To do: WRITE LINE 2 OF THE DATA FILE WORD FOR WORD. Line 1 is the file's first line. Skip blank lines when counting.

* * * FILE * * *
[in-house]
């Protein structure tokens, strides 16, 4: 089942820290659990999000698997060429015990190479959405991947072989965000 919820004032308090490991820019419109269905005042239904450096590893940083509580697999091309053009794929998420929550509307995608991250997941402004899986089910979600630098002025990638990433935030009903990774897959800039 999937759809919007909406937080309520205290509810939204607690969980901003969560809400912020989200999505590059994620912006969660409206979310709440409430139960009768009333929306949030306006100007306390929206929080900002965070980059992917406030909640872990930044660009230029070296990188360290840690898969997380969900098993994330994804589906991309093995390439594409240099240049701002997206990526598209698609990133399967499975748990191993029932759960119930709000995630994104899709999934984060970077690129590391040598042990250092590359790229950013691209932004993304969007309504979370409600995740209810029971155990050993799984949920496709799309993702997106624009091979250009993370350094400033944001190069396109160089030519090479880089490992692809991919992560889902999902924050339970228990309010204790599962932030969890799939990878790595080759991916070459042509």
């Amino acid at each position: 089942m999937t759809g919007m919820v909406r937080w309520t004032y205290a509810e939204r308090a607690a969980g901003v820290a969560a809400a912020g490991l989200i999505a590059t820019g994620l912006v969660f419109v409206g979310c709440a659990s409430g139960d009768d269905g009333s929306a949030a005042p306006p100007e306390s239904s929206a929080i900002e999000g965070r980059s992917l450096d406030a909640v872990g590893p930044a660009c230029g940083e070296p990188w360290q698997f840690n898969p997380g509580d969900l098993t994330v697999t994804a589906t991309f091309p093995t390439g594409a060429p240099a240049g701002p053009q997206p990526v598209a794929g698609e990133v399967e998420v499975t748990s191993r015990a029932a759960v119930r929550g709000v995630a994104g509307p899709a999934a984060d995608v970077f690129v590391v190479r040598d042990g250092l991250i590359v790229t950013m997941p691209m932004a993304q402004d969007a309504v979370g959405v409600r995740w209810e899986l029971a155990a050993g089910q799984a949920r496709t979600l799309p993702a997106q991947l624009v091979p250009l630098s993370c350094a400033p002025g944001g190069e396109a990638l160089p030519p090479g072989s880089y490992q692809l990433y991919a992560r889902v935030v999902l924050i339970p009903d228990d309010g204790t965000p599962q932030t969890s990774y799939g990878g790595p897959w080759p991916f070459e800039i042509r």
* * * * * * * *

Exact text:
């Protein structure tokens, strides 16, 4: 089942820290659990999000698997060429015990190479959405991947072989965000 919820004032308090490991820019419109269905005042239904450096590893940083509580697999091309053009794929998420929550509307995608991250997941402004899986089910979600630098002025990638990433935030009903990774897959800039 999937759809919007909406937080309520205290509810939204607690969980901003969560809400912020989200999505590059994620912006969660409206979310709440409430139960009768009333929306949030306006100007306390929206929080900002965070980059992917406030909640872990930044660009230029070296990188360290840690898969997380969900098993994330994804589906991309093995390439594409240099240049701002997206990526598209698609990133399967499975748990191993029932759960119930709000995630994104899709999934984060970077690129590391040598042990250092590359790229950013691209932004993304969007309504979370409600995740209810029971155990050993799984949920496709799309993702997106624009091979250009993370350094400033944001190069396109160089030519090479880089490992692809991919992560889902999902924050339970228990309010204790599962932030969890799939990878790595080759991916070459042509």